Like the Hero’s Journey, the Heroine’s Journey was designed to be moved, morphed and altered to represent the diverse experiences of women.
While no formula is perfect, many romantic comedies have-directly or indirectly-developed plot structures that align with the Heroine’s Journey. The beats can be found across several genre classics and new releases. Films like Judd Apatow’s Bridesmaids (2011) and Trainwreck (2015) begin with the heroine at ‘rock bottom’-whether she perceives it as rock bottom or not. In the Heroine’s Journey, the heroine has embraced the masculine to succeed, and the beginning of the film starts with the start of her downfall. Annie’s grief in losing her bakery business, boyfriend and perceived future is explored through her constant rejection of the ‘feminine’-the offer and continual rejection of female friendship by Helen (Rose Byrne) and Megan (Melissa McCarthy). After yet more self-sabotaging, Annie’s loss is manifested through the painstaking process of creating a simple, ornate cupcake, which she eats alone in her mother’s kitchen.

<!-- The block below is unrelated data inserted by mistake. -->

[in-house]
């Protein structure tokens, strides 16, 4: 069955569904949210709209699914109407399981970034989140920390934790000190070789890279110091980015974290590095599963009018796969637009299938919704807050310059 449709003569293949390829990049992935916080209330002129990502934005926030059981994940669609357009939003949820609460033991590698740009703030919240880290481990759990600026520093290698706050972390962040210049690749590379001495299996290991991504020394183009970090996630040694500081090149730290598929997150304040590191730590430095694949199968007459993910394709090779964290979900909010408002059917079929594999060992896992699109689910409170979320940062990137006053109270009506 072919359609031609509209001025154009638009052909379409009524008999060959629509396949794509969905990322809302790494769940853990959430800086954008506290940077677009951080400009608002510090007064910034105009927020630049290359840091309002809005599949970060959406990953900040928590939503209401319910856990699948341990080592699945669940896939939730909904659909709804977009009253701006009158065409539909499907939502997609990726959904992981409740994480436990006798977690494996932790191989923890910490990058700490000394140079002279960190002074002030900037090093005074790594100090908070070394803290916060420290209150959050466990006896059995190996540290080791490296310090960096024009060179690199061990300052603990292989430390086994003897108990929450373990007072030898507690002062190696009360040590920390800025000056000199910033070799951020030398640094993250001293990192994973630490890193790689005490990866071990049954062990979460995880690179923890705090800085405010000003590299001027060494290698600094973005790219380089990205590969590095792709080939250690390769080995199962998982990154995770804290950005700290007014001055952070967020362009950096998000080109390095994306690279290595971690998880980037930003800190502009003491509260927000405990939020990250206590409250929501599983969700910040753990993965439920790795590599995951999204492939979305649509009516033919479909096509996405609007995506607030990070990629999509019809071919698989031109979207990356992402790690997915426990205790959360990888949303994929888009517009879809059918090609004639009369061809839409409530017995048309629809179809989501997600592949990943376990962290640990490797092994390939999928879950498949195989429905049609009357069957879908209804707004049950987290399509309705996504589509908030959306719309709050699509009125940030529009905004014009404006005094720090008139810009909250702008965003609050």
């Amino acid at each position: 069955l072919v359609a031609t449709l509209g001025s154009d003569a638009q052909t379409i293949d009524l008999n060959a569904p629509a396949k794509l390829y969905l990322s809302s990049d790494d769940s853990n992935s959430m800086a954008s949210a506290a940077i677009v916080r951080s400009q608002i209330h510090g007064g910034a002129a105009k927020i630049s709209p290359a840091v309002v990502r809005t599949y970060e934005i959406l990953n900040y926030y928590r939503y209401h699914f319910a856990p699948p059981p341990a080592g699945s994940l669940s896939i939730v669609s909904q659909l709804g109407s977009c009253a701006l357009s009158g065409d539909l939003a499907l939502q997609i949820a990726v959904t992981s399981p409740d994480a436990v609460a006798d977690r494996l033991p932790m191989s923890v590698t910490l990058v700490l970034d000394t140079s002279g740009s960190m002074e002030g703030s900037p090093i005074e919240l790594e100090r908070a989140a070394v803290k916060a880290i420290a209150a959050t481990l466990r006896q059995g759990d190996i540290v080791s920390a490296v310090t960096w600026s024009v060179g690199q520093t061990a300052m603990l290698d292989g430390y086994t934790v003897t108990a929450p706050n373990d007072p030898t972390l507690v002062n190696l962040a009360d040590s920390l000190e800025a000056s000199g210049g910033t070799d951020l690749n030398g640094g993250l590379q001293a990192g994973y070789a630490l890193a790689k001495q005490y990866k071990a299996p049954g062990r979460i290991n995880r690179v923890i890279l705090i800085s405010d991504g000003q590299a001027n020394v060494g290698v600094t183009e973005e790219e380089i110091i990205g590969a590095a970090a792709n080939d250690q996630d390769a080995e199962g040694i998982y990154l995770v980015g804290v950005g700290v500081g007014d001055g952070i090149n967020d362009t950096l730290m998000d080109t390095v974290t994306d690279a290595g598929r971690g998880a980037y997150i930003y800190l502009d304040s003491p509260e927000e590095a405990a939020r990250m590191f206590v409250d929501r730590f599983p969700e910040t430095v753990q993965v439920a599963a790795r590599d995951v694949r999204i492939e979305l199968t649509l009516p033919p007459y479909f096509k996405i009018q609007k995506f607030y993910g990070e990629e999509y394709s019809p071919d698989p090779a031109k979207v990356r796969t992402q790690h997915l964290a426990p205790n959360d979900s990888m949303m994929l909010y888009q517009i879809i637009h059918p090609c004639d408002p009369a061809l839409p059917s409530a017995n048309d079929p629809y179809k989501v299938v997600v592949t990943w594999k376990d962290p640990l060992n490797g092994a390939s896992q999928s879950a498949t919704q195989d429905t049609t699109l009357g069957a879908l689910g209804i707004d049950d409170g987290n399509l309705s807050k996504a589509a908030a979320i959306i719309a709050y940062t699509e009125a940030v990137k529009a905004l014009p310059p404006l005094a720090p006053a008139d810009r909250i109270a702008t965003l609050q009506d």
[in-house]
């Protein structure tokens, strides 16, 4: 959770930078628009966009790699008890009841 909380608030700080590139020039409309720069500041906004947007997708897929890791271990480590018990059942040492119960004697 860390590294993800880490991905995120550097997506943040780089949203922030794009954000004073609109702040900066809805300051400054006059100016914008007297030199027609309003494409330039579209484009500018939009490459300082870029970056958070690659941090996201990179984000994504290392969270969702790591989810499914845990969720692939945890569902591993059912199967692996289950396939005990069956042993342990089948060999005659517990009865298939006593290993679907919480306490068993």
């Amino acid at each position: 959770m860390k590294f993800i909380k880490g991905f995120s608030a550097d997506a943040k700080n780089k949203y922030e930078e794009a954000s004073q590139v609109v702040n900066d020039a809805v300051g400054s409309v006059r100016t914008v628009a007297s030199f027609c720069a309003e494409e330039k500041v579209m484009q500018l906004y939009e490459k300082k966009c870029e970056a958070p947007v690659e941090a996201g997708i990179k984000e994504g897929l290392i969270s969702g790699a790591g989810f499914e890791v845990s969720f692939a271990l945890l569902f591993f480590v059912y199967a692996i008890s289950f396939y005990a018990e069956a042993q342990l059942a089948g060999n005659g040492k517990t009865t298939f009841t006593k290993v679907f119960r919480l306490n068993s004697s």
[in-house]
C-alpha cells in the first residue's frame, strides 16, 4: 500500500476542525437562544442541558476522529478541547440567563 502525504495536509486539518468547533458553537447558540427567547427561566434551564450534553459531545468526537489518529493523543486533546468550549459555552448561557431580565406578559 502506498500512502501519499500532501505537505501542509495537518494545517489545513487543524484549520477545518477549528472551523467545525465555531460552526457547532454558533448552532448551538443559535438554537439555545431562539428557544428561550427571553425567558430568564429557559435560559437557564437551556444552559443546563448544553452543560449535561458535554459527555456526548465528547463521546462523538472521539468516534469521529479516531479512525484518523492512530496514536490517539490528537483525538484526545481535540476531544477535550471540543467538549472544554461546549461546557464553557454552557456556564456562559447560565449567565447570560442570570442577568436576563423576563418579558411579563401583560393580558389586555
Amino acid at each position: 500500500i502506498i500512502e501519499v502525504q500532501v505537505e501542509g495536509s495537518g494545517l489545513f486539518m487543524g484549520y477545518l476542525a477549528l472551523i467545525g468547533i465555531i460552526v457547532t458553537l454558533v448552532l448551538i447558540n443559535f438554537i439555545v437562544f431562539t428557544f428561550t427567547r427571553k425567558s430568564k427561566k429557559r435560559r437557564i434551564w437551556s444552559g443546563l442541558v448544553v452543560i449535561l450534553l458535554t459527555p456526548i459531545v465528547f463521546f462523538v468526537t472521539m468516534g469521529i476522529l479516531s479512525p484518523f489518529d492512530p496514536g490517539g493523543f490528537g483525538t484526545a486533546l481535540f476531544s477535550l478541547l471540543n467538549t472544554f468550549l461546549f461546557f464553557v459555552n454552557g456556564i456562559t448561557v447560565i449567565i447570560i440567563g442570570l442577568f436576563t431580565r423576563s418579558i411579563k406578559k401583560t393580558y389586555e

Together the scenes show both the deep trauma the loss of the bakery has had on Annie’s life and identity, and also the debilitating impact her depression has on her ability to get her life back together. I love this film as a representation of loss and grief in romantic comedy because love-interest Nathan (Chris O’Dowd), while a wonderful partner, isn’t the hero, or even a hero figure; to me, the real hero of Bridesmaids is Melissa McCartney’s character, Megan. It’s easy to see the character as simple comic relief, and McCartney is hilarious in this film, but Megan consistently tries to befriend Annie, empathises with her, and gives her the reality check she needs.